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Robot Farm Tractors are Here

(Las Vegas, NV) - John Deere is coming out with a fully autonomous precision tractor available for sale to farmers beginning later this year.


The 40,000-pound Deere 8R tractor running continuously until it needs more fuel every 8 to 10 hours is ready for large-scale commercial production, officials with the company revealed January 5 during the annual Consumers Electronics Show in Las Vegas.


“The tractor always knows where it is and where it has authorization to be,” said Willy Pell, Vice-President of Autonomy and New Ventures for the Moline, Illinois-based company founded in 1837.


Billed as the next revolution in agriculture, the tractor uses sensors and other technology not only to drive itself but place seeds at precisely the same distance apart to maximize the potential of each plant, said Jorge Heraud, Vice-President of Automation and Autonomy for John Deere.


Heraud said other tractor features include sprayers equipped with cameras that can distinguish crops from weeds and apply weed killer just where it’s needed.


“We can save about 80-percent of the amount a farmer would regularly use,” he said. The tractor can also be used for more precise tilling and harvesting.


The autonomous machine billed as user-friendly can be placed on the field and started with a straightforward left-to-right swipe of a cell phone screen.


Farmers can then leave and use their cell phones, laptops, or computers tied into the John Deere Operations Center to ensure the tractor is operating where it’s supposed to and doing the task effectively.


Time is then freed up for farmers to take care of other work-related responsibilities or enjoy their families and other forms of leisure.


According to company officials, cell phones and other devices can also be used to change the speed at which the tractor is traveling. In addition, Pell said the tractors as they’re operating also collect data farmers can review during the off-season and use for better decision-making for higher yields the following year.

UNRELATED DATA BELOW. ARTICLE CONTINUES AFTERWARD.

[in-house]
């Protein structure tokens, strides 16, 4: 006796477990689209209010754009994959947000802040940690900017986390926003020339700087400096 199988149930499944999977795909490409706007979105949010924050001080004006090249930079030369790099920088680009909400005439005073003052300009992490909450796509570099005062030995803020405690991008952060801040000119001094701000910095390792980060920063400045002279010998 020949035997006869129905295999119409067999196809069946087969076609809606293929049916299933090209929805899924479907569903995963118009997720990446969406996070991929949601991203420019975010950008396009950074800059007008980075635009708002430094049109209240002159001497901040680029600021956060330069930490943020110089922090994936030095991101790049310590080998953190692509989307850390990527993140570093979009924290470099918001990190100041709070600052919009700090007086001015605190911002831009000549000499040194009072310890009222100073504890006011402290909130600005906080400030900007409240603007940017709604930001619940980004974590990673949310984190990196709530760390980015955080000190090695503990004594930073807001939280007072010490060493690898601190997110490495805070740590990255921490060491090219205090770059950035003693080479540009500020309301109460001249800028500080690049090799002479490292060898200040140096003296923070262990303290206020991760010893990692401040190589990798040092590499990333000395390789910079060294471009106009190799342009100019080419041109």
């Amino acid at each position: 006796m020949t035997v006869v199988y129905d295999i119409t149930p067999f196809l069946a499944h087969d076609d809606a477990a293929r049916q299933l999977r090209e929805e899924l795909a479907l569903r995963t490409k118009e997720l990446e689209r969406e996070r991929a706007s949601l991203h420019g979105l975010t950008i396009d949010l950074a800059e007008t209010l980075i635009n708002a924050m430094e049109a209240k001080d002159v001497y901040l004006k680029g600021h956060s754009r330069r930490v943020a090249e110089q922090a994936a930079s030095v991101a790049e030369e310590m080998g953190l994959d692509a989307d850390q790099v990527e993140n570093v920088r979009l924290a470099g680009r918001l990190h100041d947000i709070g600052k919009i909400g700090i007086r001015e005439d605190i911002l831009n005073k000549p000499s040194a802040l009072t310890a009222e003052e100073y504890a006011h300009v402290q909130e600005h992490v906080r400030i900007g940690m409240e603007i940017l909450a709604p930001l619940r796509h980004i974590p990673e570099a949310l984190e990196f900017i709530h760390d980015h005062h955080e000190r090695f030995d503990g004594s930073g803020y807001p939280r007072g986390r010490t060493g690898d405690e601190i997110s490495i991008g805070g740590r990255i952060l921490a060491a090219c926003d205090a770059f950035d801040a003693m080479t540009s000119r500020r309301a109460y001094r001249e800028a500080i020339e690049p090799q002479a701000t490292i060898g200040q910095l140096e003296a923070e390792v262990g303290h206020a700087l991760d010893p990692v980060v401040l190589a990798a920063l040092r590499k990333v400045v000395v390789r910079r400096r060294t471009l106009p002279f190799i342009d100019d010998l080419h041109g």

“These machines are recording data about every individual seed and plant in the field. Every single pass this tractor makes matters. It’s recording and creating a digital footprint of the farm,” he said.

Farmers will also be notified about any breakdowns in the health or performance of the machine.


Deanna Kovar, Vice-President of Production and Precision Agriculture for John Deere, said automation is becoming increasingly critical to maximizing yields because of workforce shortages on farms that can reduce efficiency and quality of work.


The average age of a farmer being over 55 magnifies the difficulties from a workforce stretched too thin that the tractor can help solve.


“To grow a healthy, abundant crop many of the jobs on the farm need to be done in a very specific time window during a season, and given the lack of labor in many years there’s simply not enough hours in a day for everything to get done to get the most out of the land,” she said.

Kovar said the automated tractor can also detect soil types and changes in elevation to automatically make any necessary adjustments for maintaining high performance no matter the task.


“I like to think of this autonomous 8R tractor as one giant robot,” she said.

Kovar said the autonomous tractor is also a solution for maximizing the health of crops in a changing climate to feed the population of a world projected to grow from about 8 billion to nearly 10 billion by 2050.


She said more autonomy on the farm is also key to feeding the world because of other hurdles like continued labor shortages anticipated from fewer people choosing agriculture as a career.


“Autonomy is not a convenience on the farm. It’s a necessity to get the jobs done today and into the future,” Kovar said.

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